Nursing home cheats...  
     This is Harry Heckel.
     Harry sailed around the world in his 32' sloop, at
the age of 89. That was the second time he did it.

What exactly did he do?
     He completed his second around the world "solo"
circumnavigation. WOW!
Meet Minoru Saito. . .
he did it at age 71,
and he has done it 7 times.
     Now, if you think being 55 and a card carrying AARP member is too old to live on a boat and go
cruising. . .   think again. Their are lots of Senior Citizens out here cruising. It's a fun, it's safe, it's frugal,
it is a wonderful, and healthy lifestyle. It also allows you to spend most of your money in ways you want to
spend it.
No, we are not simply talking of just  cheating the
Nursing home; we are talking of sailing "solo" around
the world.

Mr. Saito has sailed around the world 7 times, and
recently completed his 7th solo circumnavigation at
age 71.

So, if your one of those that think 16 is too young. . .
Do you also believe that 71 is too old?
This is Capt. John. . .

Capt. John has cruised the Caribbean, and all around in the world.
- 70 years of age, he is still cruising. These days, you will find him
cruising America's Great Loop.

     But lets be fair about this. If we can argue about how young is too
young - then we can argue about how old is too old.

 Doctors, Psychologists, Counselors, and even family members will tell you,
there is a dramatic change of life for everyone, when faced with having to take
the car keys away from Grandpa or our aging Mom or Dad.
But according to Capt. John, "You can take my car keys. . . That's OK with
me, but just
be prepared for what happens if you try to take the keys to my  boat.
. .
Harry Heckel - 89 years old
Capt. John - 70 years old
We joke about 65 being the new 45. We are young at heart, we have the passion for travel and
adventure, and we are armed to the gunwales with an inventory of things to do we’ve always dreamed
about.  Deep down, we know the clock is ticking and we’re getting older.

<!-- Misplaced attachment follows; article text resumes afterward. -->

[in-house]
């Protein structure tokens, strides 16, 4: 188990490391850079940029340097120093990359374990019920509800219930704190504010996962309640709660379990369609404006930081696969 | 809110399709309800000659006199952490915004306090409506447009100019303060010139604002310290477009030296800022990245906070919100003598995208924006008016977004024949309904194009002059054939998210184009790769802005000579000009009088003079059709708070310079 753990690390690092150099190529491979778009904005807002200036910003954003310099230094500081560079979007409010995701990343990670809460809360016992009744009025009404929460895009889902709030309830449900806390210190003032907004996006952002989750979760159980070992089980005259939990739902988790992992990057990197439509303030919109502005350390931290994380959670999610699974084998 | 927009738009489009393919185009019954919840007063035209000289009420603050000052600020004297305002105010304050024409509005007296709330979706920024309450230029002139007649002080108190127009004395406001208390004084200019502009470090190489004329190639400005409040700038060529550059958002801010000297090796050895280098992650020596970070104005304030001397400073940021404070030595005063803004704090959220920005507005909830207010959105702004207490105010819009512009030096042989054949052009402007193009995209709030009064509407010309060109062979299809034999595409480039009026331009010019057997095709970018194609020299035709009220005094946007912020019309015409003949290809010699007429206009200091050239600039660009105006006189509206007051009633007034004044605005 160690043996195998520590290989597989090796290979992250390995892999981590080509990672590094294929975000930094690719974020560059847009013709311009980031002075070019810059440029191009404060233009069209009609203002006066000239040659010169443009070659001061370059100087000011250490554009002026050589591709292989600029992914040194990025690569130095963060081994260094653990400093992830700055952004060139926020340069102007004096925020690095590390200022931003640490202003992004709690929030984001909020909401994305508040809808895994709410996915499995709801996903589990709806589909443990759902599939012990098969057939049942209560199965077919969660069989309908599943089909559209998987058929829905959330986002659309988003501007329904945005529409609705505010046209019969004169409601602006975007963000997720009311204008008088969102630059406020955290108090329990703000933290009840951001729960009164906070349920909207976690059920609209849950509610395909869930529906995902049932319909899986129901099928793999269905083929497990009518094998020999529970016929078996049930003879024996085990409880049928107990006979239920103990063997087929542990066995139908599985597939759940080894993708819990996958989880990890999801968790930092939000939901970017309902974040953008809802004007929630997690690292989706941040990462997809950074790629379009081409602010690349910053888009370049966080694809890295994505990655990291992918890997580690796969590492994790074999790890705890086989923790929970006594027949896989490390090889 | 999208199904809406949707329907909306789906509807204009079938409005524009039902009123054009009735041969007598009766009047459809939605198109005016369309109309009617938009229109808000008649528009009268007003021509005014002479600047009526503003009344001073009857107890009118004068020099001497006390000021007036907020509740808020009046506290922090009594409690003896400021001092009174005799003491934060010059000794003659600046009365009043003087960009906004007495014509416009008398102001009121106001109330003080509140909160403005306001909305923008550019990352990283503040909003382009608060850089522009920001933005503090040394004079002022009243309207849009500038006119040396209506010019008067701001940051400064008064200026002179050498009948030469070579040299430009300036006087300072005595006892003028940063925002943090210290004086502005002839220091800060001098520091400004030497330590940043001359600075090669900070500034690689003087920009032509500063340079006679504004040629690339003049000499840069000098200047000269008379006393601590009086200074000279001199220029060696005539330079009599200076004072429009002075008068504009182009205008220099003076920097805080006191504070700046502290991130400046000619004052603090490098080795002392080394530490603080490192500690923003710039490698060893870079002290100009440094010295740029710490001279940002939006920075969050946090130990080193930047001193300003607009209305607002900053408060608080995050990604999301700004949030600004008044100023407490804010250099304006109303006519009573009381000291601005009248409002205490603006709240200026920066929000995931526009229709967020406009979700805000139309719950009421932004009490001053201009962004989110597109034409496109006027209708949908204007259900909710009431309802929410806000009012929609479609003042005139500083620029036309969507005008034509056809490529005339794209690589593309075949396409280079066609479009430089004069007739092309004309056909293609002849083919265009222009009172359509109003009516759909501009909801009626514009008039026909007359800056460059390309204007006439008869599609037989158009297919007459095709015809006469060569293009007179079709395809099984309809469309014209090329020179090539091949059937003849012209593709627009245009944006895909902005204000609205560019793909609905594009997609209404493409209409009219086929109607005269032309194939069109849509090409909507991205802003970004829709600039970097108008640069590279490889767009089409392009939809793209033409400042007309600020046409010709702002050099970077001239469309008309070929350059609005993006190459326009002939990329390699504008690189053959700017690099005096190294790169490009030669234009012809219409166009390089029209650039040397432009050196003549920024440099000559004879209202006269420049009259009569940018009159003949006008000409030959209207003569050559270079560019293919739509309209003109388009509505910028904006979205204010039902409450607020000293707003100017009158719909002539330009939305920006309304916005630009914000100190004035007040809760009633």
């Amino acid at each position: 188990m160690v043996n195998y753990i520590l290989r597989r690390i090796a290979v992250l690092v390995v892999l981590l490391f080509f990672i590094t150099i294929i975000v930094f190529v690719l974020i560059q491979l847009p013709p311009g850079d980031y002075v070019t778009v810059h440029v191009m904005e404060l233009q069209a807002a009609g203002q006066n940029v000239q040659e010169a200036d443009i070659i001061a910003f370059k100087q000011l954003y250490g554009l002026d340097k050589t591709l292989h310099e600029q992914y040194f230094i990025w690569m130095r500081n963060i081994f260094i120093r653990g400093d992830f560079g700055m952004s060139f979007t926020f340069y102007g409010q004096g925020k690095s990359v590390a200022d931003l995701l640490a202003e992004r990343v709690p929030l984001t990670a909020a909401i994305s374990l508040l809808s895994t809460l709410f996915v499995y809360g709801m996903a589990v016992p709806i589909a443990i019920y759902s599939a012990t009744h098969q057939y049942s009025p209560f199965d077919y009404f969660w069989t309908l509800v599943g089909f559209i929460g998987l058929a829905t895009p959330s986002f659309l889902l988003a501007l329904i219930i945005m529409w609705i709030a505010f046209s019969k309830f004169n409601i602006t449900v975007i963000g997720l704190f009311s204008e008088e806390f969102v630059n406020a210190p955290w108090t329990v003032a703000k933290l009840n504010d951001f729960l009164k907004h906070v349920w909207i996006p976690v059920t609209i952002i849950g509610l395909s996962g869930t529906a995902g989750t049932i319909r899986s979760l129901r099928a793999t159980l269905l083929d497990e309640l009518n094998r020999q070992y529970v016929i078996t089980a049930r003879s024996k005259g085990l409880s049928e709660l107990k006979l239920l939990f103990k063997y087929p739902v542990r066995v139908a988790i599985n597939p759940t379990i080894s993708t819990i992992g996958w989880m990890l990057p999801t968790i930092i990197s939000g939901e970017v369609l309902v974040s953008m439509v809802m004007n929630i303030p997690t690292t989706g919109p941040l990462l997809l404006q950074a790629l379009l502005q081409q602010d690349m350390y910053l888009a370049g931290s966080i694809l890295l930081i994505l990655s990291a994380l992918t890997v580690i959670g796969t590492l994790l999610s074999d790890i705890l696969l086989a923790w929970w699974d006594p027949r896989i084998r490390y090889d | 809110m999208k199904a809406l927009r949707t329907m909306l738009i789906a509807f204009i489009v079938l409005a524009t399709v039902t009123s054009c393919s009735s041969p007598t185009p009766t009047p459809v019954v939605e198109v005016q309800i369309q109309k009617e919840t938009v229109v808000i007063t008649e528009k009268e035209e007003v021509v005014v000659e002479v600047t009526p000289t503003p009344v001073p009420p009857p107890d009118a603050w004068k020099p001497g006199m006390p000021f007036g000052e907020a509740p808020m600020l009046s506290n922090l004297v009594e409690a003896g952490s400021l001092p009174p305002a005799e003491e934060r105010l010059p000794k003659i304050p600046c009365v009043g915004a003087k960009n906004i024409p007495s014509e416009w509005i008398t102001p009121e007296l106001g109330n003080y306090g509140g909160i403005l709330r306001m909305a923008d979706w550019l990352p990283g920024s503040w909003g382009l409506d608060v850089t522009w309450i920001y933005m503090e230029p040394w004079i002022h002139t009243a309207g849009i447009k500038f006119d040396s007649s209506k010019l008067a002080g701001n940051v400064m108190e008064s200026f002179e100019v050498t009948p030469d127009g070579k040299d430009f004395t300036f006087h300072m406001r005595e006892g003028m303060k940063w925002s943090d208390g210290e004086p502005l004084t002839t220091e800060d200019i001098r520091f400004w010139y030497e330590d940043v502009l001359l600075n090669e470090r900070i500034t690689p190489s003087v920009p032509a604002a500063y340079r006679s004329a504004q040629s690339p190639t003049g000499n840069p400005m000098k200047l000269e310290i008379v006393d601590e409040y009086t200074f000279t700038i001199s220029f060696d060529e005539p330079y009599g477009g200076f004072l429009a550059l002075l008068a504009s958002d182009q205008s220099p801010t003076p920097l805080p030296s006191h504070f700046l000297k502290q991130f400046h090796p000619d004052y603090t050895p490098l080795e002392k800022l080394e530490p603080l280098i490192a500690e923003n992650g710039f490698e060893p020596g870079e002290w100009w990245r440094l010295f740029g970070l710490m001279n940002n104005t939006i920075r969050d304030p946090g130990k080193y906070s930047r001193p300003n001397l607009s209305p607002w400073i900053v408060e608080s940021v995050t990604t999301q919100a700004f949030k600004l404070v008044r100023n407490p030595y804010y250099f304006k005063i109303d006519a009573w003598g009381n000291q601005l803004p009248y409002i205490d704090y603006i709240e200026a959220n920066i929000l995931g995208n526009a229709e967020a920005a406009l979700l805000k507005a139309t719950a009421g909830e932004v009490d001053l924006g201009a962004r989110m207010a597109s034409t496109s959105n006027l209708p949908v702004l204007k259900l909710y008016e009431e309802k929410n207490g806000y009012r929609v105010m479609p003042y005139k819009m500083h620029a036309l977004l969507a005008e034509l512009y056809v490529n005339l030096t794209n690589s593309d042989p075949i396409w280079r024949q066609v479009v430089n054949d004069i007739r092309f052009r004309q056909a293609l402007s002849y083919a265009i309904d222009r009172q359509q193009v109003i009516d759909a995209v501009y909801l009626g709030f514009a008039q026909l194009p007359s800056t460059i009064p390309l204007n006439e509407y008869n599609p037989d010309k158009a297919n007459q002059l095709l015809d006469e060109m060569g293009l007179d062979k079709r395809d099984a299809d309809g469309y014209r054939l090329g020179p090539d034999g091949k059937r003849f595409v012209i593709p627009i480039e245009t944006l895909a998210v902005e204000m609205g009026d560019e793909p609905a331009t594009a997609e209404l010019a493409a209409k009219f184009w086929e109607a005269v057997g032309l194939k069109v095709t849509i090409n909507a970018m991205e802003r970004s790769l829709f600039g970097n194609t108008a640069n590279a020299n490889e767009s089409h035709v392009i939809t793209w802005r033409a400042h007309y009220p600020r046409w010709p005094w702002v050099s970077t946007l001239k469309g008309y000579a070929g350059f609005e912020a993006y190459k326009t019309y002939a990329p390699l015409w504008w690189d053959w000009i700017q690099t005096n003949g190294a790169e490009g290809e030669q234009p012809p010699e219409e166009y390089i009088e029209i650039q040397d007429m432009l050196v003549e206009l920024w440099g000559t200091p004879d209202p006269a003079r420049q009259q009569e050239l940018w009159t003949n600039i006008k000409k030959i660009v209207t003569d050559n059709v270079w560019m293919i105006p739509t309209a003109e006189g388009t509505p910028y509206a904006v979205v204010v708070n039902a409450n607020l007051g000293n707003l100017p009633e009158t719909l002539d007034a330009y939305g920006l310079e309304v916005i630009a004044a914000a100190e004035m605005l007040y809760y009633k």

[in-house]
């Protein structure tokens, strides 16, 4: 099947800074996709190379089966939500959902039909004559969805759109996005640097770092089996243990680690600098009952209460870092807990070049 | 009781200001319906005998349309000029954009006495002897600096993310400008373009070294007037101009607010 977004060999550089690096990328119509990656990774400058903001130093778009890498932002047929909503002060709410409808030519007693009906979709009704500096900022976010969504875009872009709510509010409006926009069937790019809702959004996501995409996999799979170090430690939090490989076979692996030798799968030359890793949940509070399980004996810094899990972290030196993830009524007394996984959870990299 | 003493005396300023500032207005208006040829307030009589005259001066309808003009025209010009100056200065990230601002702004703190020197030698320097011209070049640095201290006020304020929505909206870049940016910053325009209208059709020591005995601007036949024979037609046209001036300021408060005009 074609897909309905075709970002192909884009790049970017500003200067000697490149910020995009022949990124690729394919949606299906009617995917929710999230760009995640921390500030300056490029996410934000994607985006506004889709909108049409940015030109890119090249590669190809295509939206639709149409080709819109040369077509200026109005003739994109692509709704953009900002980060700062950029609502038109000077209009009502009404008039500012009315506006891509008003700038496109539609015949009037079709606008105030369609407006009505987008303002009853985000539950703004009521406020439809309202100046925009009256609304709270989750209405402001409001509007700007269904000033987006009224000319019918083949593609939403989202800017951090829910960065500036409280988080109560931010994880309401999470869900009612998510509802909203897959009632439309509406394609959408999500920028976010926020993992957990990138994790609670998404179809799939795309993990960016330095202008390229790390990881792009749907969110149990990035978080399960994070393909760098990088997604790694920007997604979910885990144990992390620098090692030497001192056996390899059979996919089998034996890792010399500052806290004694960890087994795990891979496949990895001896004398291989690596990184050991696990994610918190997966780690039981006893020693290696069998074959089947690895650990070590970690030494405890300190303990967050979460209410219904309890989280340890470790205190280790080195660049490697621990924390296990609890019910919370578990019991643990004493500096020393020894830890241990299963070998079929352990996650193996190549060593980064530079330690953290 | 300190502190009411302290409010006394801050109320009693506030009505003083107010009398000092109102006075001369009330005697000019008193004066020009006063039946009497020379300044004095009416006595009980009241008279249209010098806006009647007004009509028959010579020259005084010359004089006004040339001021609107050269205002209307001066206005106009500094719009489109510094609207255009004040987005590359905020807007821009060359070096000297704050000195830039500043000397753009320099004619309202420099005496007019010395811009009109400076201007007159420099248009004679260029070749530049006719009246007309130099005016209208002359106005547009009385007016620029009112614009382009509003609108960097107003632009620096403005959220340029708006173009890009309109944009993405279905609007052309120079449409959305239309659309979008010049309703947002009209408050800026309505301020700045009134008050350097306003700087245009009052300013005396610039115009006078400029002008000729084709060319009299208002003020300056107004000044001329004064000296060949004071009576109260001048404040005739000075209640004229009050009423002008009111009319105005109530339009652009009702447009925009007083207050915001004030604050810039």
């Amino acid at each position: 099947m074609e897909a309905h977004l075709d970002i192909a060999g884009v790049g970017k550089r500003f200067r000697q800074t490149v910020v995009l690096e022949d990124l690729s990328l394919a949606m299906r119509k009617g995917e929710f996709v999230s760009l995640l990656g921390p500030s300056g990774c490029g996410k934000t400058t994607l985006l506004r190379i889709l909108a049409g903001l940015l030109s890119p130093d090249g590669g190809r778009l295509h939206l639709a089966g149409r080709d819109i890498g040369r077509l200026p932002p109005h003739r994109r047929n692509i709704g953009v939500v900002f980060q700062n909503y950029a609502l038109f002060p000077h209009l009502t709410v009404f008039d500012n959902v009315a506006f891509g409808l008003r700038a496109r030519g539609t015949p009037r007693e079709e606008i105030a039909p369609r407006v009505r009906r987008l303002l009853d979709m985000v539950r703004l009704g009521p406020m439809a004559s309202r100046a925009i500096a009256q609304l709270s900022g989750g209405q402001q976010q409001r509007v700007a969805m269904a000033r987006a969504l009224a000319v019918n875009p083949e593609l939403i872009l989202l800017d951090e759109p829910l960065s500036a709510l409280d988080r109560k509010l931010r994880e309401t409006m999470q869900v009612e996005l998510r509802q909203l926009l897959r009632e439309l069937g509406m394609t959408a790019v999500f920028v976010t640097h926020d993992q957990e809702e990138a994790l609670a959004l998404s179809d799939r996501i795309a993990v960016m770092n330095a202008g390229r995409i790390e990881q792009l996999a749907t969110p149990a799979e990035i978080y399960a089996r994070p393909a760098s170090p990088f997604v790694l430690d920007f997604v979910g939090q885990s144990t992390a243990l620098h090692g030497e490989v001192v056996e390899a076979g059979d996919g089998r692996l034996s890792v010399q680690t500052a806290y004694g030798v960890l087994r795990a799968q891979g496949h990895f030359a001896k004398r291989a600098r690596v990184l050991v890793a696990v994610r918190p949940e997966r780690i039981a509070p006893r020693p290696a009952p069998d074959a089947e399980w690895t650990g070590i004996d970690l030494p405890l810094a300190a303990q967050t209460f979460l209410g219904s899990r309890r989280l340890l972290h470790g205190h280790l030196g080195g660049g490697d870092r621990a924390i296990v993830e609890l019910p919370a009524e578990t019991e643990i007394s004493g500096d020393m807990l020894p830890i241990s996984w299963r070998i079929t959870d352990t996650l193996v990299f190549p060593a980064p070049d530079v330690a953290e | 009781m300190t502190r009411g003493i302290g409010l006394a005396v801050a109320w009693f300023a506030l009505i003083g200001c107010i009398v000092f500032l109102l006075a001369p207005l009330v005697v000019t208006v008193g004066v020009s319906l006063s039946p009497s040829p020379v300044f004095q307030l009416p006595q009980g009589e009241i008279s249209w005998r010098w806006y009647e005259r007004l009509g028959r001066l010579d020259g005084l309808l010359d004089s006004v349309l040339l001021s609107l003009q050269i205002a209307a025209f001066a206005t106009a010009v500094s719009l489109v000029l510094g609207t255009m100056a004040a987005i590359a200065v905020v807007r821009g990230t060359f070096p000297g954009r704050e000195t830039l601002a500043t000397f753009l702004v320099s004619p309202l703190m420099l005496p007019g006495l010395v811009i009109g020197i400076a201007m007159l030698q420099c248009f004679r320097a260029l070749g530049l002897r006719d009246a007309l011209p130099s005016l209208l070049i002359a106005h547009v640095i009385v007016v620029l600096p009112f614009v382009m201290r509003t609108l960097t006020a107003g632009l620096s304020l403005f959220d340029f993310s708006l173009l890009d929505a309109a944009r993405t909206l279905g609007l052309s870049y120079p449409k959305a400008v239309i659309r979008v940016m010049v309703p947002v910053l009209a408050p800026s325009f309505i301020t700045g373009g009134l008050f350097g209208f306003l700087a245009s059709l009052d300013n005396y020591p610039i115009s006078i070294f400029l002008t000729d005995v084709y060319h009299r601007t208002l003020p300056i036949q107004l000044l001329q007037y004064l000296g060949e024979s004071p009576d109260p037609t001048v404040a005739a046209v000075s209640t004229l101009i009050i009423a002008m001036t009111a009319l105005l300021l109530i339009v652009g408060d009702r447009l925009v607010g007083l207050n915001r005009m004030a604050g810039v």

There are some that think they will live forever, or at least to a point their lives rival that of Methuselah.
They spend time and money as though they will always have both. Incredibly, they are still buying “stuff”; flat-screen TVs,
computers, lawn tractors, new cars, and furniture, all at a record pace, as though it matters, and worth the debt and the stress.

     They remain at their jobs, not because they need the money, but because that’s who they have become. Some in fact think if
it were not for their job, they would be lost with nothing to do. These poor misguided souls are more committed to their jobs than
to themselves, their freedom, and their loved ones.

     It's as though they have become that person whose name is on their business card, and forgotten all the reasons they applied
for that job in the first place.

     Now, I’ve said my peace, and I don’t really know how to wrap this up. Except to say I went to the funeral of yet another High
School classmate not long ago, it was the fourth one this in four months. What made this one so difficult for me was that a month
before his death, he came to see me because he and his wife decided to buy a boat and go cruising.

     One way or another, we’re all terminal folks. We’re all in the sniper’s scope. We all have less time that we think.  For every
person that tells me, “We wish we were doing what you are doing.”  They have no idea of how much I really wish they were too.

     I talk a-lot about living the dream and cruising the Great Loop, or sailing off into the sunset. Some think I’m an idealist, I’m not.
I am just a frugal realist living my dream.

     No! I’m not talking positive thinking, pie in the sky or "wish upon a star" here - I’m talking about NOT not burning your candle at
both ends . . . Just burning it more brightly at one - while it is still lit.
     We are not the sedentary senior group of our parent’s
generation. We are not satisfied to spend our golden years on Golden
Pond, nor in a Silver-hair Assisted Living Condo, or looking out the
windows of a tour bus.

     No, not us. We have to knock some pretty exciting things off our
Bucket List. We want some real adventure.

     Still, far too many keep putting off that “voyage of a
lifetime” for yet another year, because we simply assume we
have another year.

     So we give up what may well be our last chance, to stay at home and
worry about the trivial, only to the neglect of the
most precious. We talk of getting through another week at
work. . . Forgetting we are wasting away the very moments
that comprise the rest of our life.
These Seniors sailing . . .
Are they really as happy as they Loo
You Bet They Are!
- The Frugal Voyager -
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